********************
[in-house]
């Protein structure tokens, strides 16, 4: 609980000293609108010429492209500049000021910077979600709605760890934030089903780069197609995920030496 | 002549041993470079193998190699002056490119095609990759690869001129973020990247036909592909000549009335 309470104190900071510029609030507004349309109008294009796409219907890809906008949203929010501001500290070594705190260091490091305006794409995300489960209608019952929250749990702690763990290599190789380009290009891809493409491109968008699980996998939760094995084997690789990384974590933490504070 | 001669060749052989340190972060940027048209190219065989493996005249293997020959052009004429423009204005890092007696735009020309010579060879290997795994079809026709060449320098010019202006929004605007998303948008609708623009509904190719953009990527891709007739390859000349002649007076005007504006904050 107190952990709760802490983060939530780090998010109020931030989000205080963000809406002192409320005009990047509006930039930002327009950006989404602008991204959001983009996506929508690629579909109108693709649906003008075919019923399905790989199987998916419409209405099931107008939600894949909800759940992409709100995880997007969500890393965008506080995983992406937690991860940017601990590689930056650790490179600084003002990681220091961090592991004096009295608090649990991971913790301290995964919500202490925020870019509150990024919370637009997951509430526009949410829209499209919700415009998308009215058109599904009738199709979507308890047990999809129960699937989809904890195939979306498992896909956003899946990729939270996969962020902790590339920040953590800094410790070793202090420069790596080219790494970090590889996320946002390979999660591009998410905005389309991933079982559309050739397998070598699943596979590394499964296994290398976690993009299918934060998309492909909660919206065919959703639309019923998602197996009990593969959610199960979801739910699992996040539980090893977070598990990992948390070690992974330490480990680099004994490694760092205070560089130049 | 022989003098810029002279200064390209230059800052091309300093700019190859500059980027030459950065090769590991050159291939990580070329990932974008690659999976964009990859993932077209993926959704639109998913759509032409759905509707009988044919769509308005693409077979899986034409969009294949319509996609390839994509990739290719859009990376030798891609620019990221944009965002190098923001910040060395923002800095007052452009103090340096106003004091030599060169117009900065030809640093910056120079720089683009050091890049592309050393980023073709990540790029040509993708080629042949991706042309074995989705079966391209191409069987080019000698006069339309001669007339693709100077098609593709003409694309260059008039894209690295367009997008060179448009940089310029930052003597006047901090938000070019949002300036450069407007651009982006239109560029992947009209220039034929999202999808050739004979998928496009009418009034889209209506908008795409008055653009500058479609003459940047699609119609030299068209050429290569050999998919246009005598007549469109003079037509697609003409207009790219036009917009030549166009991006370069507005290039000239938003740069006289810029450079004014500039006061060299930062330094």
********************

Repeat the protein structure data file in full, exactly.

[in-house]
């Protein structure tokens, strides 16, 4: 609980000293609108010429492209500049000021910077979600709605760890934030089903780069197609995920030496 | 002549041993470079193998190699002056490119095609990759690869001129973020990247036909592909000549009335 309470104190900071510029609030507004349309109008294009796409219907890809906008949203929010501001500290070594705190260091490091305006794409995300489960209608019952929250749990702690763990290599190789380009290009891809493409491109968008699980996998939760094995084997690789990384974590933490504070 | 001669060749052989340190972060940027048209190219065989493996005249293997020959052009004429423009204005890092007696735009020309010579060879290997795994079809026709060449320098010019202006929004605007998303948008609708623009509904190719953009990527891709007739390859000349002649007076005007504006904050 107190952990709760802490983060939530780090998010109020931030989000205080963000809406002192409320005009990047509006930039930002327009950006989404602008991204959001983009996506929508690629579909109108693709649906003008075919019923399905790989199987998916419409209405099931107008939600894949909800759940992409709100995880997007969500890393965008506080995983992406937690991860940017601990590689930056650790490179600084003002990681220091961090592991004096009295608090649990991971913790301290995964919500202490925020870019509150990024919370637009997951509430526009949410829209499209919700415009998308009215058109599904009738199709979507308890047990999809129960699937989809904890195939979306498992896909956003899946990729939270996969962020902790590339920040953590800094410790070793202090420069790596080219790494970090590889996320946002390979999660591009998410905005389309991933079982559309050739397998070598699943596979590394499964296994290398976690993009299918934060998309492909909660919206065919959703639309019923998602197996009990593969959610199960979801739910699992996040539980090893977070598990990992948390070690992974330490480990680099004994490694760092205070560089130049 | 022989003098810029002279200064390209230059800052091309300093700019190859500059980027030459950065090769590991050159291939990580070329990932974008690659999976964009990859993932077209993926959704639109998913759509032409759905509707009988044919769509308005693409077979899986034409969009294949319509996609390839994509990739290719859009990376030798891609620019990221944009965002190098923001910040060395923002800095007052452009103090340096106003004091030599060169117009900065030809640093910056120079720089683009050091890049592309050393980023073709990540790029040509993708080629042949991706042309074995989705079966391209191409069987080019000698006069339309001669007339693709100077098609593709003409694309260059008039894209690295367009997008060179448009940089310029930052003597006047901090938000070019949002300036450069407007651009982006239109560029992947009209220039034929999202999808050739004979998928496009009418009034889209209506908008795409008055653009500058479609003459940047699609119609030299068209050429290569050999998919246009005598007549469109003079037509697609003409207009790219036009917009030549166009991006370069507005290039000239938003740069006289810029450079004014500039006061060299930062330094």